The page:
Kim Lab »  MATLAB Tools
Kim Lab »  MATLAB Tools

Computing Tools

This page contains a collection of in-house programs written in Python 3 (.py) or MATLAB (.m) programming languages. These programs helps us analyze the data we collect. Either Python Interpreter (plus NumPy, SciPyMatplotlib, and/or Biopython libraries) or MATLAB, and sometimes Linux shell, is required to run these programs.

Python (along with Python Interpreter) is a freely available open source programming language available in Linux, Windows, Mac OS, etc. There is also a rich array of 3rd-party numerical and scientific libraries for Python, making it an excellent choice for scientific computing. 

MATLAB has a rich array of toolboxes that simplify many computational tasks. Although I started out writing most analytical tools in MATLAB, I'm gradually in the process of translating all M-codes to Python 3.

For MATLAB and Python scripts, rename .txt into .m and .py, respectively.

If you think the programs may be useful for you, contact Li Tai Fang if you can't figure out how to use them. It may not be obvious without instruction how to use them. 

Microarray Analysis Tools:

File to Download:

Python 3 script to parse Affymetrix expression array data into formats that can easily be imported for data analysis.

Affy_data_parser.py
(last updated 4/2013 )

Python3 script to create correlation network from microarray expressions data for Cytoscape visualization.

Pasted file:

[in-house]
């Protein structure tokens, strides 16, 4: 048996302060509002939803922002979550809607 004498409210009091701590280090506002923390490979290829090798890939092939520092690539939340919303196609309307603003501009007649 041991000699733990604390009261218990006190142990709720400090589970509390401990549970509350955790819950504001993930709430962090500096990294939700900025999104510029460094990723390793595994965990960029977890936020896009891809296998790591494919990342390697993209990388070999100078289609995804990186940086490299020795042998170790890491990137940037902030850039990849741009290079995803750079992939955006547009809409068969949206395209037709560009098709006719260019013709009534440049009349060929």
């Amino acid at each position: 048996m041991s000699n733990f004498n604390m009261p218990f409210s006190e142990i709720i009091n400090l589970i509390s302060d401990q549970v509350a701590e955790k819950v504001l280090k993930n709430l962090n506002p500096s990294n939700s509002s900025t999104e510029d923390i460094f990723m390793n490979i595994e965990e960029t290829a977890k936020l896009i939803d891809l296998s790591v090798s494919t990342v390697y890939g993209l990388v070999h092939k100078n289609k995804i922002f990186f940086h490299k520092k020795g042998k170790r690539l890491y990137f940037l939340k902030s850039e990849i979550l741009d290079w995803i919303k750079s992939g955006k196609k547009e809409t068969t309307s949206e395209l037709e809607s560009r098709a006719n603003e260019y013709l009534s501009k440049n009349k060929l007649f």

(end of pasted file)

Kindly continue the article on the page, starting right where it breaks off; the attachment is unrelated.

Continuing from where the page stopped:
Affy_find_correlation_network_overall.py
(last updated 3/2013)

Python 3 script to create correlation network centered around a specific gene. Output .sif, .noa, and .eda for Cytoscape visualization.

Affy_find_correlation_network_for_a_gene.py
(last updated 3/2013)

MATLAB script to generate figures based on Principle Component Analysis (PCA) for microarray expression data. 

pca_normal_vs_tumor.m
(last updated 3/2012)

Python 3 script to compare a gene's expression levels in tumor vs. matched normal tissues in the Affy microarray expression data set.

Affy_1gene_tumor_vs_normal.py
(last updated 8/2012)

Python 3 script to make comparisons between any two genes in the Affy microarray expression data set. 

Affy_2genes_comparative_analysis.py
(last updated 8/2012)

Python 3 script to identify the the genes of the greatest differential expressions (i.e., tumor minus normal expressions)

Affy_top_differential_expressions.py
(last updated 7/2012)

NGS Analysis Tools:

File to Download:

Python 3 script: for SNP calls, extract sequencing data from matched normal sequencing, and attach these information to the tab-separated SNP file generated by LifeScope. This enables numeric filtering to find tumor-specific mutations. 

extract_matched_normal_info_beta.py, for exome or other targeted analysis, where the consensus call file is small enough. (7/2012) 

extract_matched_normal_info_gamma.py, for whole genome analysis, where the consensus call file is too big to fit into memory. (7/2012) 

Slightly modified script from above, where only targeted regions are made into the output file.